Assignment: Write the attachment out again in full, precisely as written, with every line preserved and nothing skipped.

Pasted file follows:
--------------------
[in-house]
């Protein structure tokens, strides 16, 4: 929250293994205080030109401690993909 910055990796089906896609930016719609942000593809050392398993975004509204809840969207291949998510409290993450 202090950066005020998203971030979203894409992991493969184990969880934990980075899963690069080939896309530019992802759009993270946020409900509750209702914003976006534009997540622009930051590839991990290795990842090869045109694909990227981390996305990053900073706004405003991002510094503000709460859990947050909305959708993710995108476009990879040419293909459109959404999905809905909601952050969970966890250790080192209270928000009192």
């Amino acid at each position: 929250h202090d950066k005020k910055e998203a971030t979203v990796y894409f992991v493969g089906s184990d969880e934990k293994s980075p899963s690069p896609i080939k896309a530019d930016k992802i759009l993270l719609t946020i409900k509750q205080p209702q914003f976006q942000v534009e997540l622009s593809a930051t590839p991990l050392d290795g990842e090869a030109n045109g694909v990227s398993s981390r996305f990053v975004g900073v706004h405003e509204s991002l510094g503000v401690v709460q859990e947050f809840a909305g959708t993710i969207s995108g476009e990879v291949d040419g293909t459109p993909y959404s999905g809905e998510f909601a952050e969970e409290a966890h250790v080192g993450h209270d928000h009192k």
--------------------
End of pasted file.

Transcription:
[in-house]
């Protein structure tokens, strides 16, 4: 929250293994205080030109401690993909 910055990796089906896609930016719609942000593809050392398993975004509204809840969207291949998510409290993450 202090950066005020998203971030979203894409992991493969184990969880934990980075899963690069080939896309530019992802759009993270946020409900509750209702914003976006534009997540622009930051590839991990290795990842090869045109694909990227981390996305990053900073706004405003991002510094503000709460859990947050909305959708993710995108476009990879040419293909459109959404999905809905909601952050969970966890250790080192209270928000009192």
């Amino acid at each position: 929250h202090d950066k005020k910055e998203a971030t979203v990796y894409f992991v493969g089906s184990d969880e934990k293994s980075p899963s690069p896609i080939k896309a530019d930016k992802i759009l993270l719609t946020i409900k509750q205080p209702q914003f976006q942000v534009e997540l622009s593809a930051t590839p991990l050392d290795g990842e090869a030109n045109g694909v990227s398993s981390r996305f990053v975004g900073v706004h405003e509204s991002l510094g503000v401690v709460q859990e947050f809840a909305g959708t993710i969207s995108g476009e990879v291949d040419g293909t459109p993909y959404s999905g809905e998510f909601a952050e969970e409290a966890h250790v080192g993450h209270d928000h009192k």